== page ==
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Temple University

Temple University

Temple University gives Leviton High Grades

Copper and Fiber Systems Earn Praise From Telecom Director

Founded as Temple College in 1884, Temple University is now one of the U.S.’s leading public research universities. More than 39,000 students choose from 320 academic programs at the university’s eight campuses, located throughout the greater Philadelphia area; in Harrisburg, Pennsylvania’s state capitol; and as far afield as Rome, Italy, and Tokyo, Japan. In addition, the Temple University Health System includes three hospitals that serve the health needs of the greater Philadelphia population.

With such large and diverse facilities, it’s no surprise that Temple has substantial network connectivity requirements. The north Philly main campus alone has more than 50,000 voice and data ports to support the needs of students, staff, and faculty. Health System locations and satellite campuses add tens of thousands more ports to the tally.

Leviton Tackles Major Campus Projects
Temple standardized on Leviton as its structured cabling systems provider 10 years ago. As new connectivity is needed, whether in classrooms, patient rooms, residence halls, or administrative spaces, data lines are connected with the EXTREME™ Cat 6 system, and voice with the GIGAMAX™ Cat 5e system. Between major projects and regular MAC (moves, adds, and changes) work, about 30% of the campus’ ports are now connected with Leviton components.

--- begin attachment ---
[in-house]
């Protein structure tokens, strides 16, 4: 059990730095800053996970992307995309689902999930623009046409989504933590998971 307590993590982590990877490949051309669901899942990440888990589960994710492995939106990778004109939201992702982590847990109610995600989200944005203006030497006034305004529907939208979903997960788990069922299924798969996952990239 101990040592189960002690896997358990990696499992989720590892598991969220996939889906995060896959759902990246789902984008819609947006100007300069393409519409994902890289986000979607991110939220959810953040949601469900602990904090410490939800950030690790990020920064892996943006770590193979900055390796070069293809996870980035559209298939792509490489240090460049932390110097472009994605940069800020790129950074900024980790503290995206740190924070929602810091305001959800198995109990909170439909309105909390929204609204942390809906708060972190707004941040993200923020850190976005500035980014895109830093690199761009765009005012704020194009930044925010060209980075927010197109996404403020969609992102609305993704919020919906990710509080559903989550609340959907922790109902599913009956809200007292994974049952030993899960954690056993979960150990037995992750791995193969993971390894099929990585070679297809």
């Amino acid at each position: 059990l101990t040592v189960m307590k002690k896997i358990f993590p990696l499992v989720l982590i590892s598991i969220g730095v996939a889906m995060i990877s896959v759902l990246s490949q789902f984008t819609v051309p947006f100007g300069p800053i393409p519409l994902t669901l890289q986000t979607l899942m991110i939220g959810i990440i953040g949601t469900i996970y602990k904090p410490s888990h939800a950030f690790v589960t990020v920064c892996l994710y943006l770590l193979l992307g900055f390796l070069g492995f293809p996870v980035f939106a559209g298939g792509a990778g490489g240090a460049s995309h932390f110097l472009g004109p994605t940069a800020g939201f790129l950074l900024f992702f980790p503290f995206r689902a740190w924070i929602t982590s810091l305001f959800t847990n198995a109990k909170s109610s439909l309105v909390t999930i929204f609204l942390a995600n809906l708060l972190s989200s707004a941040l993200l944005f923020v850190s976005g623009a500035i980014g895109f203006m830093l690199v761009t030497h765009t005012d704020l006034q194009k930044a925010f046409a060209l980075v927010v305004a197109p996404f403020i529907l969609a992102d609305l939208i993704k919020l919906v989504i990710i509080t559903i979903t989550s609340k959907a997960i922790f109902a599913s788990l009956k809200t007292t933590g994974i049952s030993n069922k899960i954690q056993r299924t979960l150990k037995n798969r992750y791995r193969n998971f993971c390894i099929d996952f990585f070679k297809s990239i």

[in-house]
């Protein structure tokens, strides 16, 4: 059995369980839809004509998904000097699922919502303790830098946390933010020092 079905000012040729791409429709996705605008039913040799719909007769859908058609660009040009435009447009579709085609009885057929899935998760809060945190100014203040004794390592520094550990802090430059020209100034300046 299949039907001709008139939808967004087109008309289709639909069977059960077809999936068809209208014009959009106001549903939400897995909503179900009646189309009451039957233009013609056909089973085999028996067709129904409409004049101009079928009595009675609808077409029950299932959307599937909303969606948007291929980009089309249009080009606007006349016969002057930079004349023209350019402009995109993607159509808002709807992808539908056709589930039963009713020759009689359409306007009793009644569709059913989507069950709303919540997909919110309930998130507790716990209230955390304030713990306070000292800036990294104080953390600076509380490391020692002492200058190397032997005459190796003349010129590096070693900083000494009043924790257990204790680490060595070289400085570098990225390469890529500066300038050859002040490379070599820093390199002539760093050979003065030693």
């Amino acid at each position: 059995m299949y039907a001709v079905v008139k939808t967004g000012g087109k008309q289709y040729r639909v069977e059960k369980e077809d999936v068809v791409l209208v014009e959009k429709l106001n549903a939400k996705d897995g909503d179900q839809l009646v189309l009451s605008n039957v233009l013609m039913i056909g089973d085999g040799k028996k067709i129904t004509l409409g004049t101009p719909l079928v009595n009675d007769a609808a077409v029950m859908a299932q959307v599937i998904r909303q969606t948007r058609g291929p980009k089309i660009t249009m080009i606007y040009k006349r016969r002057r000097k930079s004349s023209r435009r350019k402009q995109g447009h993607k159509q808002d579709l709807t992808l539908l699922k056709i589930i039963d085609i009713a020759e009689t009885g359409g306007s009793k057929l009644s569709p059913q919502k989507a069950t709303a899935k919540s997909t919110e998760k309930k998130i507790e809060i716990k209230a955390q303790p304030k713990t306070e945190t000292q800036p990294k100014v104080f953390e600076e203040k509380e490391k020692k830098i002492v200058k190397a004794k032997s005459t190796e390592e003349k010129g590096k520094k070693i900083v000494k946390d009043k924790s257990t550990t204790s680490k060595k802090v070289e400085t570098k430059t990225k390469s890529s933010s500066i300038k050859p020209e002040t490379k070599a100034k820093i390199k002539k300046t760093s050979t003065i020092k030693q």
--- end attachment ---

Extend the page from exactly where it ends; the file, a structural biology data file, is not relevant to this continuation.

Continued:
One of the many projects the university has completed with Leviton is the TECH Center, a 75,000 square foot, state-of-the art student workspace. Resources include a 700-station Mac® and PC computer center, 13 soundproof breakout rooms with wall-mounted flat panel computer displays, specialty labs for everything from video editing to software development, and 24-hour on-site help desk support. Connectivity for it all is terminated at 110-style 2RU 48-port patch panels in nearby telecommunications rooms.

“We switched to Leviton structured cabling when we transitioned the university’s data connectivity standard from Cat 5e to enhanced Cat 6. The quality of the products, along with their support services and topnotch rep firm, made the decision easy,” says Mike Taylor, Temple’s executive director of telecommunications. “Working with Leviton on the TECH Center project confirmed that we’d made the right choice. Product was available when we needed it, we got great support from Leviton and Intra Tech Solutions, [the Leviton rep firm serving the area] and best of all, the structured cabling has been working perfectly ever since.”

Several projects have been completed with Leviton since the TECH Center opened. In late 2006, the Health System and university built out the new joint Temple Administrative Services Building (TASB), installing more than 3,000 Leviton connections. Then, in 2008 – 2009 alone, Temple finished constructing new facilities for the medical, business, and art schools; all are networked with Leviton components.

A New Data Center Takes Shape
The University and Health System’s new joint data center (JDC) is one of Temple’s larger IT projects with Leviton so far. Before the new JDC was built out, the two groups had separate data center operations. When they both started planning DC upgrades several years ago, they quickly realized that a joint space would simplify management and reduce expenses for everyone, and joined forces.